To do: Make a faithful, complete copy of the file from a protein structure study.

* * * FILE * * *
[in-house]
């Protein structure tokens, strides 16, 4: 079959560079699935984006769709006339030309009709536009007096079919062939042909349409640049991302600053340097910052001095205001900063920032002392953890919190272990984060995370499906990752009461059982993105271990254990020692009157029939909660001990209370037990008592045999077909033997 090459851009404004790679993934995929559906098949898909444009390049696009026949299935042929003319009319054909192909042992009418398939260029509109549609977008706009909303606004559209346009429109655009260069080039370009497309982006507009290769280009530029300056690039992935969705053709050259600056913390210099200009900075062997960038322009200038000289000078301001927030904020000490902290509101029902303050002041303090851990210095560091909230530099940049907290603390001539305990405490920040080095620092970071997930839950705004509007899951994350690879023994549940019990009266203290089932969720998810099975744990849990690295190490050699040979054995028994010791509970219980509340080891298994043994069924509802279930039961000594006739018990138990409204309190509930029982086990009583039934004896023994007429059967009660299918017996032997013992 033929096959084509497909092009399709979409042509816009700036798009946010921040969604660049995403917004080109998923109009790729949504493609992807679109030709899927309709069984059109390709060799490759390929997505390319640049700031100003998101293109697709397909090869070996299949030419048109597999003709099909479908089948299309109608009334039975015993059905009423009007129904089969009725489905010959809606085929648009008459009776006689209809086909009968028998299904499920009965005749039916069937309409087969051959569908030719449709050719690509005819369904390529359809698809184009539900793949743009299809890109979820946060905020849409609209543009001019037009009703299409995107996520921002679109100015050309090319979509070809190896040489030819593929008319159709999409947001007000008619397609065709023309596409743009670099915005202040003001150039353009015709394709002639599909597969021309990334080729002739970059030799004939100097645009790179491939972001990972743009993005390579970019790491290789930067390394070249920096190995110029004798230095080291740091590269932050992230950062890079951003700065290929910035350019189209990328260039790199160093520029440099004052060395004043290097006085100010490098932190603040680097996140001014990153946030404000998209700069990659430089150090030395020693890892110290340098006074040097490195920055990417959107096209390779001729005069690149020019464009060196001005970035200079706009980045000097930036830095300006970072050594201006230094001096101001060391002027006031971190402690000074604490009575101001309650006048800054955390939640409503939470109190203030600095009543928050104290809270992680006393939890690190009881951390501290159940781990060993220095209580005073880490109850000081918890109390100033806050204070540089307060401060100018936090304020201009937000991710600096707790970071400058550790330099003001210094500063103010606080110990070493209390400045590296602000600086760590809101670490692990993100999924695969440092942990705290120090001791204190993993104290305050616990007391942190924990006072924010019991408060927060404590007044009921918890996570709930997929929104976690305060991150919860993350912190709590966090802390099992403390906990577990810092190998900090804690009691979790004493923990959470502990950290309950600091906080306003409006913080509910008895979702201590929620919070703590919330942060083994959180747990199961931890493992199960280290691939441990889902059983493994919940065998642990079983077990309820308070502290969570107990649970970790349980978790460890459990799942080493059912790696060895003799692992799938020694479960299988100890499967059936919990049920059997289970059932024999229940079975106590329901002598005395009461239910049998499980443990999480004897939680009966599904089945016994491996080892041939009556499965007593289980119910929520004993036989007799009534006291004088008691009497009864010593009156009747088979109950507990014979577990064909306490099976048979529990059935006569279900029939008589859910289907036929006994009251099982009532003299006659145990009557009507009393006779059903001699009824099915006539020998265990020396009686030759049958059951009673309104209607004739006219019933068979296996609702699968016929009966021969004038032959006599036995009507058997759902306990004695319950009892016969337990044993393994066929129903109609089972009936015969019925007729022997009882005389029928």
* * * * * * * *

[in-house]
């Protein structure tokens, strides 16, 4: 079959560079699935984006769709006339030309009709536009007096079919062939042909349409640049991302600053340097910052001095205001900063920032002392953890919190272990984060995370499906990752009461059982993105271990254990020692009157029939909660001990209370037990008592045999077909033997 090459851009404004790679993934995929559906098949898909444009390049696009026949299935042929003319009319054909192909042992009418398939260029509109549609977008706009909303606004559209346009429109655009260069080039370009497309982006507009290769280009530029300056690039992935969705053709050259600056913390210099200009900075062997960038322009200038000289000078301001927030904020000490902290509101029902303050002041303090851990210095560091909230530099940049907290603390001539305990405490920040080095620092970071997930839950705004509007899951994350690879023994549940019990009266203290089932969720998810099975744990849990690295190490050699040979054995028994010791509970219980509340080891298994043994069924509802279930039961000594006739018990138990409204309190509930029982086990009583039934004896023994007429059967009660299918017996032997013992 033929096959084509497909092009399709979409042509816009700036798009946010921040969604660049995403917004080109998923109009790729949504493609992807679109030709899927309709069984059109390709060799490759390929997505390319640049700031100003998101293109697709397909090869070996299949030419048109597999003709099909479908089948299309109608009334039975015993059905009423009007129904089969009725489905010959809606085929648009008459009776006689209809086909009968028998299904499920009965005749039916069937309409087969051959569908030719449709050719690509005819369904390529359809698809184009539900793949743009299809890109979820946060905020849409609209543009001019037009009703299409995107996520921002679109100015050309090319979509070809190896040489030819593929008319159709999409947001007000008619397609065709023309596409743009670099915005202040003001150039353009015709394709002639599909597969021309990334080729002739970059030799004939100097645009790179491939972001990972743009993005390579970019790491290789930067390394070249920096190995110029004798230095080291740091590269932050992230950062890079951003700065290929910035350019189209990328260039790199160093520029440099004052060395004043290097006085100010490098932190603040680097996140001014990153946030404000998209700069990659430089150090030395020693890892110290340098006074040097490195920055990417959107096209390779001729005069690149020019464009060196001005970035200079706009980045000097930036830095300006970072050594201006230094001096101001060391002027006031971190402690000074604490009575101001309650006048800054955390939640409503939470109190203030600095009543928050104290809270992680006393939890690190009881951390501290159940781990060993220095209580005073880490109850000081918890109390100033806050204070540089307060401060100018936090304020201009937000991710600096707790970071400058550790330099003001210094500063103010606080110990070493209390400045590296602000600086760590809101670490692990993100999924695969440092942990705290120090001791204190993993104290305050616990007391942190924990006072924010019991408060927060404590007044009921918890996570709930997929929104976690305060991150919860993350912190709590966090802390099992403390906990577990810092190998900090804690009691979790004493923990959470502990950290309950600091906080306003409006913080509910008895979702201590929620919070703590919330942060083994959180747990199961931890493992199960280290691939441990889902059983493994919940065998642990079983077990309820308070502290969570107990649970970790349980978790460890459990799942080493059912790696060895003799692992799938020694479960299988100890499967059936919990049920059997289970059932024999229940079975106590329901002598005395009461239910049998499980443990999480004897939680009966599904089945016994491996080892041939009556499965007593289980119910929520004993036989007799009534006291004088008691009497009864010593009156009747088979109950507990014979577990064909306490099976048979529990059935006569279900029939008589859910289907036929006994009251099982009532003299006659145990009557009507009393006779059903001699009824099915006539020998265990020396009686030759049958059951009673309104209607004739006219019933068979296996609702699968016929009966021969004038032959006599036995009507058997759902306990004695319950009892016969337990044993393994066929129903109609089972009936015969019925007729022997009882005389029928």